1) go ahead and do that if it will make it easier. It certainly won’t hurt.

2) I’ve tried the devices you are talking about and they seem to be more trouble than they’re worth IMHO. Maybe I’m just dense and wasn’t using them correctly, but I say you can do it on your own just as easily.

Also, a 36” breaker bar with a 5” ext on it can be used to apply and hold the brake pedal if wedged against it with the driver’s seat and moved forward/backward with the electronic seat controls. That is what I’ve done the last two times to enable me to not bother the wife for brake pedal duties.
Excellent write up, thanks
 

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Be careful with spillage. That brake fluid likes to eat up caliper paint...or any paint for that matter.
 

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I've seen a couple of old threads about brake bleeding but I still have a couple of questions. I understand the theory but I've never actually bled brakes before, which is kinda surprising because I've done all my own maintenance on all my cars (I'm confident I can do it), I've just never needed to bleed my brakes...
Anyway, I understand you start with the RR tire and then the LR and you should raise the rear end, so I plan on just backing up on my ramps and doing the rear. Question: when I move to the front tires should I put the front tires up on the ramps too? It would def make the job easier...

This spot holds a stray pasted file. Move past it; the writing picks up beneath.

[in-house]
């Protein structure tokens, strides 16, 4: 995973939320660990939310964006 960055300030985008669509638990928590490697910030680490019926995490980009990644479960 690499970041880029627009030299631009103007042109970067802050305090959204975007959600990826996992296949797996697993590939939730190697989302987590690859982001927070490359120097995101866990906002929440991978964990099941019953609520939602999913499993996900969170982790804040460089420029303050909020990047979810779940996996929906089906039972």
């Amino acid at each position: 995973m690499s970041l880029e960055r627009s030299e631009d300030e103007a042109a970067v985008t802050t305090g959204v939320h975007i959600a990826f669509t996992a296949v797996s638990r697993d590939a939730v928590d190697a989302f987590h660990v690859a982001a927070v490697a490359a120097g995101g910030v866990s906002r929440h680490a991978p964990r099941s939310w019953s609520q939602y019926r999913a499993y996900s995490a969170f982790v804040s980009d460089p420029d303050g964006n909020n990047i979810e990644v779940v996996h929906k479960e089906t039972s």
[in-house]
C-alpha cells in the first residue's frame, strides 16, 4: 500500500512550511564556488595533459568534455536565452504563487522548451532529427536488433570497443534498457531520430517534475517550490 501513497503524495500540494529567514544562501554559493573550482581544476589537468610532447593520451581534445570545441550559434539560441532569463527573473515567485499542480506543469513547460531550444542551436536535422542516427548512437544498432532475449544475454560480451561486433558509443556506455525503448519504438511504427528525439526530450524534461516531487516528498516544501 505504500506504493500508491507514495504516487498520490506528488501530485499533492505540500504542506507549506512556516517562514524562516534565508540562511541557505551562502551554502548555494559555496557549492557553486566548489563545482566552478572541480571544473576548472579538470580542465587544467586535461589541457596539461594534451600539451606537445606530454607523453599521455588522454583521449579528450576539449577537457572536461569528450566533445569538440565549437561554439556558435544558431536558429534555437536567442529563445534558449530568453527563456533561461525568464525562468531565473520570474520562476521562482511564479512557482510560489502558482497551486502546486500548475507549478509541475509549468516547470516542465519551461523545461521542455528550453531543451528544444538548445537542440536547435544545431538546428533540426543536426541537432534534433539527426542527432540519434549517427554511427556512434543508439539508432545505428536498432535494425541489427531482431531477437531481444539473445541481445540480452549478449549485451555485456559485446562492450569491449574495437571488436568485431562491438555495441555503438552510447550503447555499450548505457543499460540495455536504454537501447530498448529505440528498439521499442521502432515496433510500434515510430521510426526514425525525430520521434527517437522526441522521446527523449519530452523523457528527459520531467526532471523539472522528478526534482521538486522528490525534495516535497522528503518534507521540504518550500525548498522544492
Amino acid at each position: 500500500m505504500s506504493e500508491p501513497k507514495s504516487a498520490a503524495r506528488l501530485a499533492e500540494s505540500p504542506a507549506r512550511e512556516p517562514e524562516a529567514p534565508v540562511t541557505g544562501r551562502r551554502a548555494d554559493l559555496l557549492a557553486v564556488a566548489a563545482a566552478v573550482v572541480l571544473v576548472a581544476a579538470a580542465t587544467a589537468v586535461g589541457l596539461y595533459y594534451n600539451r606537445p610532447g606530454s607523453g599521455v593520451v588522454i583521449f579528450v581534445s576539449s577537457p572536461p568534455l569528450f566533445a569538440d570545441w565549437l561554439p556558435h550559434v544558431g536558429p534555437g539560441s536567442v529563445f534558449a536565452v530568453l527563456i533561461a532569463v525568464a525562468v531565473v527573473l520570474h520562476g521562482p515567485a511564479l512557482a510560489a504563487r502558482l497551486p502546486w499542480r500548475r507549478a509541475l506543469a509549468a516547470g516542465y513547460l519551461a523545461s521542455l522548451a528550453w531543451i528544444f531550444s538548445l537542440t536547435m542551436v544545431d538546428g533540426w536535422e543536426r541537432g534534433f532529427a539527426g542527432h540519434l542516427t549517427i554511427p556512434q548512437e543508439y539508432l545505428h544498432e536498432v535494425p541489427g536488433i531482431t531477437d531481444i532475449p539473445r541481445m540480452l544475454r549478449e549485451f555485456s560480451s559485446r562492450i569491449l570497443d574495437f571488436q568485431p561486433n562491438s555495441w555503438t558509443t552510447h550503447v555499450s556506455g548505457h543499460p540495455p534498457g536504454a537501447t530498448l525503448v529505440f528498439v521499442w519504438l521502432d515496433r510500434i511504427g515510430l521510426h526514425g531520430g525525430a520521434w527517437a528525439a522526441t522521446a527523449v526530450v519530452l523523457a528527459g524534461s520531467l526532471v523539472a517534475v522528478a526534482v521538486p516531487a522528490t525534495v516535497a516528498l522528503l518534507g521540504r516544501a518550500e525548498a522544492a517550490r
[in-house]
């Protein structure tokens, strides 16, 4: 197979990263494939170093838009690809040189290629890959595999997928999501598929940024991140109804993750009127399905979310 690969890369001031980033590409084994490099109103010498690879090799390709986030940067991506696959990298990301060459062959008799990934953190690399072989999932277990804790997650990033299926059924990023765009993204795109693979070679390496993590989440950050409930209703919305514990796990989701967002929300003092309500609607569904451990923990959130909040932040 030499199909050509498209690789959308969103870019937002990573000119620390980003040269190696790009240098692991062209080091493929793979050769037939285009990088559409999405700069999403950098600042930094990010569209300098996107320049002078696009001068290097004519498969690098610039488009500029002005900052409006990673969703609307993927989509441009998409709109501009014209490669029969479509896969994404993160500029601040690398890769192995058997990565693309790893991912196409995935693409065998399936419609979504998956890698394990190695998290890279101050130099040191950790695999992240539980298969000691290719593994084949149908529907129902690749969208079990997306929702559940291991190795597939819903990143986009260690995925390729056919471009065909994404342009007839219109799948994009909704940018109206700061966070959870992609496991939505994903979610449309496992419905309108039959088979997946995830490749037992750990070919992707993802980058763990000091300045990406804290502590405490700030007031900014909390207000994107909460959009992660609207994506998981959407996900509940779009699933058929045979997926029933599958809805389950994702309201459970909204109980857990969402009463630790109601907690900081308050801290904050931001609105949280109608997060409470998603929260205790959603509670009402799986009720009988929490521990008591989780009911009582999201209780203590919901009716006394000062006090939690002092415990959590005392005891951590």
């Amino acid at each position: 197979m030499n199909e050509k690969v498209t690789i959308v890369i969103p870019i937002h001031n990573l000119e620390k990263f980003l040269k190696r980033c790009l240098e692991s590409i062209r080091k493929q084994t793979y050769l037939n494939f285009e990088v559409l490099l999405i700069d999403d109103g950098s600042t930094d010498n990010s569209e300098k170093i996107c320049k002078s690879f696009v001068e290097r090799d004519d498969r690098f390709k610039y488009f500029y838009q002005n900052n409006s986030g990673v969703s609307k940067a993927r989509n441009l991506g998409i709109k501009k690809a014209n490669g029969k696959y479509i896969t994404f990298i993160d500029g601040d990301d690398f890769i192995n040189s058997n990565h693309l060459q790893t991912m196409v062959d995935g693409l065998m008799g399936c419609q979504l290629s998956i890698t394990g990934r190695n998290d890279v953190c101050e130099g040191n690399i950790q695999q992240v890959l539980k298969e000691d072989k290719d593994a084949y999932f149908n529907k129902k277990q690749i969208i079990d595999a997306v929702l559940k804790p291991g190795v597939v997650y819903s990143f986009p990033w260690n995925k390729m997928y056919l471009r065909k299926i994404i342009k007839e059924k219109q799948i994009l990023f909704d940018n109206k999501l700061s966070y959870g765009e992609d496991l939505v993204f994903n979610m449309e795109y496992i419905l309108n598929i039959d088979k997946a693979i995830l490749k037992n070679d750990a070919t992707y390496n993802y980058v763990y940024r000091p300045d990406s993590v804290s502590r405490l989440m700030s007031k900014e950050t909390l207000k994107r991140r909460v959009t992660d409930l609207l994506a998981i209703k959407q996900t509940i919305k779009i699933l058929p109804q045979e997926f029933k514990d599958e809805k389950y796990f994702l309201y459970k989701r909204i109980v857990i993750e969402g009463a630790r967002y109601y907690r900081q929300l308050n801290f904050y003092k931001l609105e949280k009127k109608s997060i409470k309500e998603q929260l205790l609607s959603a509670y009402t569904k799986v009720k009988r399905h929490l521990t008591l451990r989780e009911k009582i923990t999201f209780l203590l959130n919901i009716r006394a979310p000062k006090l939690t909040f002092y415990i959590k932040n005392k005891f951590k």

Second question: I saw a few people talking about needing to bleed the ABS system as well. I've never heard of that before, is that something that really needs to be done?
I was planning on getting one of those cheap $10 "one man brake bleed" kits you can get from Autozone so I don't have to have my gf out there pumping the pedal for me, anyone use one of those? Thanks in advance!
The brake master cylinder forces fluid into and through the lines into the caliper and out the bleed valve. To have the brake caliper elevated while it appears it would help doesn't make any difference.

What I was advised to do was to remove some of the old brake fluid from the reservoir then add new fluid. This speeds up the process, gets the old fluid out in less time.

If you use the technique where you or a helper pumps the pedal avoid bleeding so much fluid out that the brake pedal goes to the floor. Under normal operation of course the pedal never goes that low. If it does during the bleed process the piston enters an area of the cylinder it has never been in before and this area can have debris or even corrosion. The risk is this can damage the piston and its seal and thus you end up with a bad master cylinder after the bleed operation.

I've done the brakes using the pump the pedal method and more recently I've used a power bleeder. The techs I've watched all use a power bleeder and can bleed the brakes in no time. The power bleeder works pretty good. Be sure you do not use too much pressure.

Initially I used the power bleeder by filing its reservoir with fluid. This is a problem in that one has to ensure all the air is out the line that leads from the power bleeder reservoir to the master cylinder reservoir. Then after one has to thoroughly clean the power bleeder.

But I was told that I could just leave the power bleeder reservoir empty and just use the power bleeder to air pressurize the brake master cylinder reservoir. As long as one is careful to avoid running the fluid too low this is supposedly ok. To top up fluid the power bleeder has to be bled down and then removed to add fluid then connected back and pressurized again. But it one starts with as much fresh fluid in the brake reservoir as he can manage the power bleeder will only need to be disconnected to top up the fluid just a time or two.